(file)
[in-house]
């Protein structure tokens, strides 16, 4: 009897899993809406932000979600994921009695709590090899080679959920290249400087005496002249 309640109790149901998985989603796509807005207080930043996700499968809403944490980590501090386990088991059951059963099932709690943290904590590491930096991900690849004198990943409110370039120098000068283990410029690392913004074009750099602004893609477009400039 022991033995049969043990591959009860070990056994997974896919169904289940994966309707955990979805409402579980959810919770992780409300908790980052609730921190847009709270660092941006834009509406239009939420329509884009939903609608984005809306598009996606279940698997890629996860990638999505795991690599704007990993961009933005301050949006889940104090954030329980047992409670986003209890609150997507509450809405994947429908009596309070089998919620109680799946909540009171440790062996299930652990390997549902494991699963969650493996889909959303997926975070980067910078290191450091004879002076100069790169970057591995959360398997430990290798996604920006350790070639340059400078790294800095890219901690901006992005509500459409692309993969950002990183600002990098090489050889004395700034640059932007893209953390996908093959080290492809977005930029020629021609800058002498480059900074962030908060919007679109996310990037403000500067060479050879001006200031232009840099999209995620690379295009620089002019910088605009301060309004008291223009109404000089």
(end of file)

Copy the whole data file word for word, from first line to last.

[in-house]
């Protein structure tokens, strides 16, 4: 009897899993809406932000979600994921009695709590090899080679959920290249400087005496002249 309640109790149901998985989603796509807005207080930043996700499968809403944490980590501090386990088991059951059963099932709690943290904590590491930096991900690849004198990943409110370039120098000068283990410029690392913004074009750099602004893609477009400039 022991033995049969043990591959009860070990056994997974896919169904289940994966309707955990979805409402579980959810919770992780409300908790980052609730921190847009709270660092941006834009509406239009939420329509884009939903609608984005809306598009996606279940698997890629996860990638999505795991690599704007990993961009933005301050949006889940104090954030329980047992409670986003209890609150997507509450809405994947429908009596309070089998919620109680799946909540009171440790062996299930652990390997549902494991699963969650493996889909959303997926975070980067910078290191450091004879002076100069790169970057591995959360398997430990290798996604920006350790070639340059400078790294800095890219901690901006992005509500459409692309993969950002990183600002990098090489050889004395700034640059932007893209953390996908093959080290492809977005930029020629021609800058002498480059900074962030908060919007679109996310990037403000500067060479050879001006200031232009840099999209995620690379295009620089002019910088605009301060309004008291223009109404000089």